Bong Joon-Ho latest film gained traction for being what most described as a wild ride into class warfare. Mainstream audiences would soon know the about Parasite after it won the most prestigious award at the 72nd annual Cannes Film Festival, the Palme d’Or. Given his superb filmography, no one ever doubted Joon-Ho’s ability to deliver anything less than great, but is Parasite actually on par with the sky-high hype?
In truth, the film blows any possible expectations out of the water. No amount of praise can truly prepare someone for their first watch. Many will argue that this is Joon-Ho’s crown jewel of a film. Although this may be true, the better argument to be had is that Joon-Ho has created one of the most essential viewings of the year (if not the decade). Current times are inspiring many films to tackle complex social and political themes. Parasite stands high above many because it legitimately delivers layered themes not only with ingenuity but also with tasteful flair.
The film follows the exploitations of the Kim family. The low-class South Korean family lives on the edges of poverty and have adapted well to the struggles of living off what they can get day by day. However, their living situation is not on par with their true potential. The cunning skills of survival they have mastered has built their levels of intelligence surpass any other lower-class family. When opportunities working for the high-class Park family become available, the Kims slowly infiltrate their livelihoods in an effort to climb the economic ladder.
The less one knows heading into the film, the better the experience will be. Just from the short synopsis above, one can get an idea of why the film is called ‘parasite’. One may be getting their thoughts on the right track but the enthralling narrative gives the title a new meaning by the end of the film. In most other contexts, commenting that a movie feels like it is actually two different stories in one comes off as negative. In the case of Parasite, this is easily one of the film’s strongest attributes.
Joon-Ho has seamlessly established himself as a true craftsman of genre filmmaking. His filmography already boasts a great variety of genre from crime drama to sci-fi. He takes his talents to new heights with his latest work by accomplishing the rare feat of blending different genres organically. At the basis, Parasite is a dark comedy. The topic of social hierarchies can get dark really quick, but Joon-Ho taps into the underlying comedy within the harsh realities. Then, the film finds a way to morph into a thriller. Hilarity is then traded for high levels of suspense. Instead of feeling uneven or unnerving, one’s interest in what is unfolding deepens.
These two tones would be at odds if they were not weaved together by relatable character drama. One’s investment is almost toyed with throughout the film. Joon-Ho’s dynamic filmmaking keeps one always guessing and never feeling too comfortable. Just like the Kim family, the viewer is constantly adapting to the story as it unfolds. Just when one thinks they know what the final outcome is going to be, Joon-Ho flips the narrative on its head. Even if the film proves to be against one’s tastes, the absolute last thing they can say is that they were bored watching it.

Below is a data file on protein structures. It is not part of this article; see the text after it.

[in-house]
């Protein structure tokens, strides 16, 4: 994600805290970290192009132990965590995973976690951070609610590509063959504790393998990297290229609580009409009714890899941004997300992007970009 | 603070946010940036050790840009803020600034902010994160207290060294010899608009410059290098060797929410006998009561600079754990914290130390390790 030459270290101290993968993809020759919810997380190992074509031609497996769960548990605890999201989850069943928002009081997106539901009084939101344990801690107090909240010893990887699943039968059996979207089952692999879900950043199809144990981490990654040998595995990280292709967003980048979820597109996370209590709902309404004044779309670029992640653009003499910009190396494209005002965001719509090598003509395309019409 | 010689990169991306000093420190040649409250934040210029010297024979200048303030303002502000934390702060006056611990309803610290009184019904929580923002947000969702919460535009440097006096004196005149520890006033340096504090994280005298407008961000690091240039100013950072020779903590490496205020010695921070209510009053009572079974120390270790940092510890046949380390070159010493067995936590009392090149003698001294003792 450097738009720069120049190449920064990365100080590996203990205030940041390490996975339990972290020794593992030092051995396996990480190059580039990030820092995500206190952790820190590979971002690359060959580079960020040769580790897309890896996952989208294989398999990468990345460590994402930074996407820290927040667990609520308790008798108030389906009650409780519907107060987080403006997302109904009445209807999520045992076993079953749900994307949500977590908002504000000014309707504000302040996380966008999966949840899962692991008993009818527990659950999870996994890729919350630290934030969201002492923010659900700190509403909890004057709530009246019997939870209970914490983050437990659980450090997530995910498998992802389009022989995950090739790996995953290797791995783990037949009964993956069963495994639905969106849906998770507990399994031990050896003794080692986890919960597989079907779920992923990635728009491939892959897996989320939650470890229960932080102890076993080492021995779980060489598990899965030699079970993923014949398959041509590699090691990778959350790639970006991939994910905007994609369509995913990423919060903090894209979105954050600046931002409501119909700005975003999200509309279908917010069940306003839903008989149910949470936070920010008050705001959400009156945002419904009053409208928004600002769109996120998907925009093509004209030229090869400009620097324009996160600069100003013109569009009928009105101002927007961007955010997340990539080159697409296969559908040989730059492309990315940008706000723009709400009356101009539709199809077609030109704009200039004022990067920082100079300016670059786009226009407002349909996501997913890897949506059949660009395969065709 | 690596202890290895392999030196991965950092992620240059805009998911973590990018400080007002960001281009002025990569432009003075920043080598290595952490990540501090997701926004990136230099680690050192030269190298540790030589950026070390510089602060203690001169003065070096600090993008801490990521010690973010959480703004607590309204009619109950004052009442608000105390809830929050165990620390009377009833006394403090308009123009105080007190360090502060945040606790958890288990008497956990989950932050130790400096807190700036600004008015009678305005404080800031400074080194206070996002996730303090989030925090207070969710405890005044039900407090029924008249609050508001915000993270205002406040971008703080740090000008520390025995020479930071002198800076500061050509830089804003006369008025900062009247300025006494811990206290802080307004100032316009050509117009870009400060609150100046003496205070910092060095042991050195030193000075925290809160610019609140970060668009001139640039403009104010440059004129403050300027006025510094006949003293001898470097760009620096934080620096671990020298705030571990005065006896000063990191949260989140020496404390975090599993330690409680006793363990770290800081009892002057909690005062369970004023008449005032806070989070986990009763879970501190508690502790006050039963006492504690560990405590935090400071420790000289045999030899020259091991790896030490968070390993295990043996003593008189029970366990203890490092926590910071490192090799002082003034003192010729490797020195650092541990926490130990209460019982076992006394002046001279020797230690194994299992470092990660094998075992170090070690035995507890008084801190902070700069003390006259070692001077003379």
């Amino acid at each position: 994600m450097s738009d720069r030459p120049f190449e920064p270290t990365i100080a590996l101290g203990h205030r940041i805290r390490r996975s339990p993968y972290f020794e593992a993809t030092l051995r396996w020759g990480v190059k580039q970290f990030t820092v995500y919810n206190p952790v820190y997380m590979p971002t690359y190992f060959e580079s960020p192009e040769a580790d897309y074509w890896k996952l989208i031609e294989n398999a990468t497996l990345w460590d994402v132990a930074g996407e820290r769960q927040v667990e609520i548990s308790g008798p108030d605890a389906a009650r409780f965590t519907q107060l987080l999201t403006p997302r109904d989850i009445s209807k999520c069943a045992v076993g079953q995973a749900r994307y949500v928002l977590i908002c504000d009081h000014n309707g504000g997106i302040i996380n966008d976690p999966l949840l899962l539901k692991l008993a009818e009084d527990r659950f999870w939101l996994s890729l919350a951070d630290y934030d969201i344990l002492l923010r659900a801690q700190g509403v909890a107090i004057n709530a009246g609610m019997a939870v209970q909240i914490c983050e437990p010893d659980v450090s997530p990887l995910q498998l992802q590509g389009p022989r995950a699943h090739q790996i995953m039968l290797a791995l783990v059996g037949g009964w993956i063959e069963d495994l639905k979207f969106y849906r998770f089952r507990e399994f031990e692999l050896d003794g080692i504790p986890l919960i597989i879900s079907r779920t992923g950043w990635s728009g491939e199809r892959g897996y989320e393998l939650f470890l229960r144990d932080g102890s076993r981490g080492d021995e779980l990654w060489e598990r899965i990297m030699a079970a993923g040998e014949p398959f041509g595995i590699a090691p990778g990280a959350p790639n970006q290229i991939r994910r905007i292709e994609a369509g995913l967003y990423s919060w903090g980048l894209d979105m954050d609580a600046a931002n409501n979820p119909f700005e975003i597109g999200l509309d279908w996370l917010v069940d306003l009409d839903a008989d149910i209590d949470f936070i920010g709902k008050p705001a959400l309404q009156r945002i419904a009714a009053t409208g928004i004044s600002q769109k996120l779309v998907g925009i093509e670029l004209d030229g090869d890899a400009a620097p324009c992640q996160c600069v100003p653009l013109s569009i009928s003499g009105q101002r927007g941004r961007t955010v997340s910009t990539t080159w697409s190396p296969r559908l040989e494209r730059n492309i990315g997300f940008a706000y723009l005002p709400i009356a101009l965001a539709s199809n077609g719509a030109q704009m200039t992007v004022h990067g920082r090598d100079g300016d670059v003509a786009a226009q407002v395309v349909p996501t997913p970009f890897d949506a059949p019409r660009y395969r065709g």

All of this greatness is carried by an excellent cast featuring the talents of frequent Joon-Ho collaborator Song Kang-ho, Park So-dam, Choi Woo-shik, and Cho Yeo-jeong. The script demands a strong ensemble and the cast delivers leaving no weak link. The subject matter is heavy and may even be potentially distasteful mixed with the genres at hand. This can be even worse if portrayed under the wrong mindset. Thankfully, the cast and leadership behind this story poise enough competency to pull off a dark suspenseful comedy about classism, and the depraved actions one takes to survive.
The incredible work by the cast and filmmaker results in a sociopolitical film that actually has something to say. One will be quick to notice that duality is a recurring theme at play. The story follows two families, each with one father, mother, daughter, and son. The two families display two are on opposites sides of the economic spectrum. This duality sheds light on the fact that conflicts within social hierarchies are easy to understand, but difficult to untangle. Not everything is in black & white.
It is within the grey that Parasite shines. The best films make audiences question not only their characters, but themselves as well. Parasite presents two sides to a conflict and the viewer will never choose to stay on one side throughout the entirety of its runtime. Which side one chooses to gravitate towards and when they do will lead to further questioning within themselves. Questions such as what is right or wrong? The war on-screen will turn into a war in a viewer’s head. By the end of the film, Joon-Ho establishes a channel of possible resolutions using the unseen grey areas. Someone as brilliant as Joon-Ho knows that he cannot put a viewer through all that conflict without getting to a specific point.
The genre-bending mind fuse that is Parasite demands to be seen in a theater. Arguably one of the most thought-provoking films released all year. The fact that it manages to blend dark comedy and suspense while also being accompanied by unforgettable crisp visuals (cinematographer Hong Kyung-Pyo is the MVP) makes it stand out from most films released within years. It is hard to imagine anyone walking away from this movie without having questioned something about themselves. One of the many effects of a masterfully crafted film. Yes, different people have different opinions, but calling Parasite anything short of fantastic is criminal.
Parasite is now in theaters.